The number of heroin and opiate overdoses is a statewide problem that is getting worse. Drug deaths related to heroin and opiates have skyrocketed, and recent data shows heroin and opiates were involved in one of every three Wisconsin drug deaths.
More than 163,000 Wisconsinites struggle with opiates or heroin. It is likely most of us know someone who is an opiate or heroin user, even if we don’t realize it.
However, there is one tool that can reduce the number of fatal overdoses and help bring an end to these tragedies. That tool is called Naloxone. Naloxone reverses the effects of heroin and other opioids. Administered while someone is in the throes of an overdose, it is the best and likely only chance to save that person’s life.
Not too long ago, a concerned father came to one of the AIDS Resource Center of Wisconsin (ARCW) offices looking for help. His 21-year-old daughter had recently overdosed. She was moments from death until Naloxone was administered by an ARCW staff person.
The father learned how ARCW provides a clean needle exchange, Naloxone distribution and drug treatment programs to help thousands each year. Together, these programs use a harm-reduction approach with demonstrated results that save lives and protect people from HIV and hepatitis C infections.
The father’s sentiment was that of a heartbroken parent realizing that sometimes there are no easy answers as he and his daughter faced this deadly reality. He was grateful that her life was saved. Unfortunately, not everyone gets that second chance.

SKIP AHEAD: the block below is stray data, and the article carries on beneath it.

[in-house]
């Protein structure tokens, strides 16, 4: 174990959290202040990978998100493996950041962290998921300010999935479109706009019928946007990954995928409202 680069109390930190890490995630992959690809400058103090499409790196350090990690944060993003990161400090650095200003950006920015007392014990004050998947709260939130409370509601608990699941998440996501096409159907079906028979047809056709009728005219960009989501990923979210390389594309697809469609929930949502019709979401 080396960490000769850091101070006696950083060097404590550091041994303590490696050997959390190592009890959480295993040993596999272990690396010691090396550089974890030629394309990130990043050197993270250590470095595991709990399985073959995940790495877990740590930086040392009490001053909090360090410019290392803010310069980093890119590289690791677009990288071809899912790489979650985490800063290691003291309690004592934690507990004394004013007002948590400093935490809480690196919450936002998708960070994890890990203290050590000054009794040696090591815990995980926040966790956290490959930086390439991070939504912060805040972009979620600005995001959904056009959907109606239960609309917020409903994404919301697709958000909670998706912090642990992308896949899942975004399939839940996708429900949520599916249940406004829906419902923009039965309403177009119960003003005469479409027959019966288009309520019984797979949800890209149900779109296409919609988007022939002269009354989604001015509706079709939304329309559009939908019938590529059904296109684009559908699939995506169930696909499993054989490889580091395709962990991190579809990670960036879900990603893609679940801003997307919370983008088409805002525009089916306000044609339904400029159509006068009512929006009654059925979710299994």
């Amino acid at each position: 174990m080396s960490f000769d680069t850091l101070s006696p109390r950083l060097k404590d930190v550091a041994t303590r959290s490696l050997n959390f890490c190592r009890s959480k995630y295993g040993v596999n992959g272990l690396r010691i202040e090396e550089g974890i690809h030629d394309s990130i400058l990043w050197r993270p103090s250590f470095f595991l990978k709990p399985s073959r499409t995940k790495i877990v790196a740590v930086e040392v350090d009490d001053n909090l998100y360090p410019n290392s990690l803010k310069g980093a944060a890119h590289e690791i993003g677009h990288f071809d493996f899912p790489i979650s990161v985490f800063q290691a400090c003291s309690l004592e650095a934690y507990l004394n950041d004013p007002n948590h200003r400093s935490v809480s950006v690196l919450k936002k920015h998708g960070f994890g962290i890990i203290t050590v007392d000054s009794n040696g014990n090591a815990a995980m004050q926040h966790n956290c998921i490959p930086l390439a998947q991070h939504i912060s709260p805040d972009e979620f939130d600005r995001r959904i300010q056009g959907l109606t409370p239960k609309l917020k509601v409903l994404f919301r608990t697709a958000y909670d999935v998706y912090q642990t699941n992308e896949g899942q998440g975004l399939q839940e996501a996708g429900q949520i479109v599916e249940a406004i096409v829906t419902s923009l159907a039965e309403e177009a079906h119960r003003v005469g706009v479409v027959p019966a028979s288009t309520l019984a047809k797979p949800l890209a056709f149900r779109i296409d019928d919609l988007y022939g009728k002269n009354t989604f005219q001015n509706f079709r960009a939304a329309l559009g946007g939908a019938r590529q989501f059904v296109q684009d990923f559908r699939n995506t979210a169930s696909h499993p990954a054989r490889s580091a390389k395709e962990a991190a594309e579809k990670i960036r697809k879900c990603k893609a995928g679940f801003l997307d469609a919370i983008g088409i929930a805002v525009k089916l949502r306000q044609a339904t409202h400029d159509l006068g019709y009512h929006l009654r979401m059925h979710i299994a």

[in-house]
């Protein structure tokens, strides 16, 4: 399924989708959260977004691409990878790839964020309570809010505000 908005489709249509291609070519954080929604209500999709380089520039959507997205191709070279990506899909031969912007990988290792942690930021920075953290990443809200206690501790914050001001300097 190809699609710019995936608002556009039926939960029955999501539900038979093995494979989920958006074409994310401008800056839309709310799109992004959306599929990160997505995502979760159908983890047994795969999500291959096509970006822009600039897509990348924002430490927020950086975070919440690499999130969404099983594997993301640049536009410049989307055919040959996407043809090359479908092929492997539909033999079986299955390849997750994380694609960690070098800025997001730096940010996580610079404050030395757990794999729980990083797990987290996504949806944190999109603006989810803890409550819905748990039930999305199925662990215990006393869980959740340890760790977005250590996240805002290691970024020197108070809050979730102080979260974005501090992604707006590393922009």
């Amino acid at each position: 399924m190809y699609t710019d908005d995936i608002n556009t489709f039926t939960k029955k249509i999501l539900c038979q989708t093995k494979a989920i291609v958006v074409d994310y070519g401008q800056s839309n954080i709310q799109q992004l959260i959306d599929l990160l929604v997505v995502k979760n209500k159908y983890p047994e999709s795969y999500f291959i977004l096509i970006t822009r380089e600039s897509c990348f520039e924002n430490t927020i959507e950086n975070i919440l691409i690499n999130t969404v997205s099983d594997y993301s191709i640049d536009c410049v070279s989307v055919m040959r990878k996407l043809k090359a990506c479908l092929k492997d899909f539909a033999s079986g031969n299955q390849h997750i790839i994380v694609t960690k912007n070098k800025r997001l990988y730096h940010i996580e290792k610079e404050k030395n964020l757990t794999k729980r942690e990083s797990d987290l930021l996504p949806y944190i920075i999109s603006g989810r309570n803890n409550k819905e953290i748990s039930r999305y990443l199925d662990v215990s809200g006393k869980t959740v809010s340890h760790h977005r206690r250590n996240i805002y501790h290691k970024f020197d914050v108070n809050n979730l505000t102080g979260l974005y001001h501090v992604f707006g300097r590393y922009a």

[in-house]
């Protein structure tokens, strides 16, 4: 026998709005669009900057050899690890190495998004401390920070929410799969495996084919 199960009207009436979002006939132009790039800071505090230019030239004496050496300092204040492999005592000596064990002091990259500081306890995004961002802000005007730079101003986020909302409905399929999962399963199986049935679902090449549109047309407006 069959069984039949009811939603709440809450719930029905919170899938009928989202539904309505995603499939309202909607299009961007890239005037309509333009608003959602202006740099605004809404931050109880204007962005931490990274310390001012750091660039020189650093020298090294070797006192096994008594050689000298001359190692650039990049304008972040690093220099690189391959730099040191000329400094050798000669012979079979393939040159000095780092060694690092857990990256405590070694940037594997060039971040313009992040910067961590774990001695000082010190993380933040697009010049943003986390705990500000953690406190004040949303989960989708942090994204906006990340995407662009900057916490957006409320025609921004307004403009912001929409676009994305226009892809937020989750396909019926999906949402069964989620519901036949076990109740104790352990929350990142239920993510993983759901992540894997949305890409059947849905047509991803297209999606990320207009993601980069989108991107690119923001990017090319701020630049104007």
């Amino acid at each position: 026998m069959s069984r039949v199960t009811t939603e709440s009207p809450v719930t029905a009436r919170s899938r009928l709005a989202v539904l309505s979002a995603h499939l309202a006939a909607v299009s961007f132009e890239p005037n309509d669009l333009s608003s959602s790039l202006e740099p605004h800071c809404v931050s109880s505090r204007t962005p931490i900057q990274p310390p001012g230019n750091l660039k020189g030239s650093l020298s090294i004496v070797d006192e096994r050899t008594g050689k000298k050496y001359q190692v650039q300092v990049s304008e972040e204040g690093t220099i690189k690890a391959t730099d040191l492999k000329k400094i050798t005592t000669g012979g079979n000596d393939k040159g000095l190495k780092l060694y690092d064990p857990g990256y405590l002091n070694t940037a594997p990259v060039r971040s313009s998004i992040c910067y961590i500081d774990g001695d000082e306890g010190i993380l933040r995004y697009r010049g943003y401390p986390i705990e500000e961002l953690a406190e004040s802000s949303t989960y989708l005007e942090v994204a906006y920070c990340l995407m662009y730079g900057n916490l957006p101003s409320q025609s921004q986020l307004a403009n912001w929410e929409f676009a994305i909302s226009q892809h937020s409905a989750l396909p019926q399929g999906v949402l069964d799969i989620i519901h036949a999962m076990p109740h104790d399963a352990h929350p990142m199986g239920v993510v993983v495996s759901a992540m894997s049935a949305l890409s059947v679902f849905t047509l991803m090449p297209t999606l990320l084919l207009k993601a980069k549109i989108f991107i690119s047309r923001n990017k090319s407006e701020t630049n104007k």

While more needs to be done to fight the heroin and opiate epidemic, there has been some progress. Gov. Scott Walker recently announced that pharmacies in Wisconsin can provide the life-saving drug Naloxone without a prescription. Initiatives championed by State Rep. John Nygren to address the ever-growing heroin and opiate epidemic are also helping to save lives, like the young woman I mentioned. Both leaders should be commended.
A recent study found that the average time from the moment of first opioid use to overdose death is just 31 months. Clearly, the time to act is now.
ARCW has helped save more than 4,000 people since 2006, when we began distributing this FDA-approved medicine to heroin and opiate users. We provide Naloxone free, along with training on how to administer it to save a life and help those caught in this addiction.
Every community can help get Naloxone into the hands of anyone who could benefit from it. ARCW can train you so that you can save the life of your family member or friend. All you need to do is contact us.
This is a statewide problem, and there are many chilling reminders that regardless of race, gender, age or income, opioid abuse and the heroin epidemic have our state firmly in their ugly clutches.
The leadership from Gov. Walker and State Rep. Nygren is important, and more needs to be done. Working with our community partners, law enforcement and a bipartisan coalition of concerned legislators, ARCW stands ready to do what is needed to help reduce the tragic number of lost lives because of a drug overdose. Making Naloxone more accessible is a big step in the right direction and a commitment we are ready to make. However, this scourge demands the attention and collective effort from everyone in the state as well.